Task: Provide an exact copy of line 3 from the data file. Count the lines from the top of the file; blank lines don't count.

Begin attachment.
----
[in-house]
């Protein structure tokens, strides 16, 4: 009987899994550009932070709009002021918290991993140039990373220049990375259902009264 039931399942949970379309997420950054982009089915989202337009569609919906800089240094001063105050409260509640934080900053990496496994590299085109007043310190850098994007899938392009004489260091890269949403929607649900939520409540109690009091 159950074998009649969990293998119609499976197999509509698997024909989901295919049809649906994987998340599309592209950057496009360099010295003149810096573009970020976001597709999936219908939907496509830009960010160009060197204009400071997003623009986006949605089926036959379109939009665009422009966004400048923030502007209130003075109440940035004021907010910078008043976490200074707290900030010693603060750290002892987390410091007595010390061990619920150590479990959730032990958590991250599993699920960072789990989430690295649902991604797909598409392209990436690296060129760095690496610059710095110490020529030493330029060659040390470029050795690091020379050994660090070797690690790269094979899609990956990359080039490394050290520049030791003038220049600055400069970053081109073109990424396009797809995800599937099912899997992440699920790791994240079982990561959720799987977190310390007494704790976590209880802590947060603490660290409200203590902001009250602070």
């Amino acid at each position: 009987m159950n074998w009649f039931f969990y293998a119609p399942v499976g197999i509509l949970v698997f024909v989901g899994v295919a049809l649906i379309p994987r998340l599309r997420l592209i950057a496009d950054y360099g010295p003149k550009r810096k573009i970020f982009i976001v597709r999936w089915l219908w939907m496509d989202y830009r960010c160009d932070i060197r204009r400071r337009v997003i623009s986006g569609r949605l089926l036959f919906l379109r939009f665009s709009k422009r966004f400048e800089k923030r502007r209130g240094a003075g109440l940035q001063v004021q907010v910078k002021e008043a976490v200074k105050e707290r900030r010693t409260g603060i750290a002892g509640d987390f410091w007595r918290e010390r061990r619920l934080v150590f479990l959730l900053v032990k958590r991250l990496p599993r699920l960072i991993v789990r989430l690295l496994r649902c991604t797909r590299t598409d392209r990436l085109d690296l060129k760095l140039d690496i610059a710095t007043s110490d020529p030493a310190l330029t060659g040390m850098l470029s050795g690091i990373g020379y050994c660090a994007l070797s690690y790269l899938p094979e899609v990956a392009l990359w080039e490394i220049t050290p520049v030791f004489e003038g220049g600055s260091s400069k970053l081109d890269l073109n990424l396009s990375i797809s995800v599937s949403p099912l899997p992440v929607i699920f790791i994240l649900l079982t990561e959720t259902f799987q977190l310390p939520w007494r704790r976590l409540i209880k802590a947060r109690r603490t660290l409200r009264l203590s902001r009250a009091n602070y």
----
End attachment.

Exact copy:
């Amino acid at each position: 009987m159950n074998w009649f039931f969990y293998a119609p399942v499976g197999i509509l949970v698997f024909v989901g899994v295919a049809l649906i379309p994987r998340l599309r997420l592209i950057a496009d950054y360099g010295p003149k550009r810096k573009i970020f982009i976001v597709r999936w089915l219908w939907m496509d989202y830009r960010c160009d932070i060197r204009r400071r337009v997003i623009s986006g569609r949605l089926l036959f919906l379109r939009f665009s709009k422009r966004f400048e800089k923030r502007r209130g240094a003075g109440l940035q001063v004021q907010v910078k002021e008043a976490v200074k105050e707290r900030r010693t409260g603060i750290a002892g509640d987390f410091w007595r918290e010390r061990r619920l934080v150590f479990l959730l900053v032990k958590r991250l990496p599993r699920l960072i991993v789990r989430l690295l496994r649902c991604t797909r590299t598409d392209r990436l085109d690296l060129k760095l140039d690496i610059a710095t007043s110490d020529p030493a310190l330029t060659g040390m850098l470029s050795g690091i990373g020379y050994c660090a994007l070797s690690y790269l899938p094979e899609v990956a392009l990359w080039e490394i220049t050290p520049v030791f004489e003038g220049g600055s260091s400069k970053l081109d890269l073109n990424l396009s990375i797809s995800v599937s949403p099912l899997p992440v929607i699920f790791i994240l649900l079982t990561e959720t259902f799987q977190l310390p939520w007494r704790r976590l409540i209880k802590a947060r109690r603490t660290l409200r009264l203590s902001r009250a009091n602070y």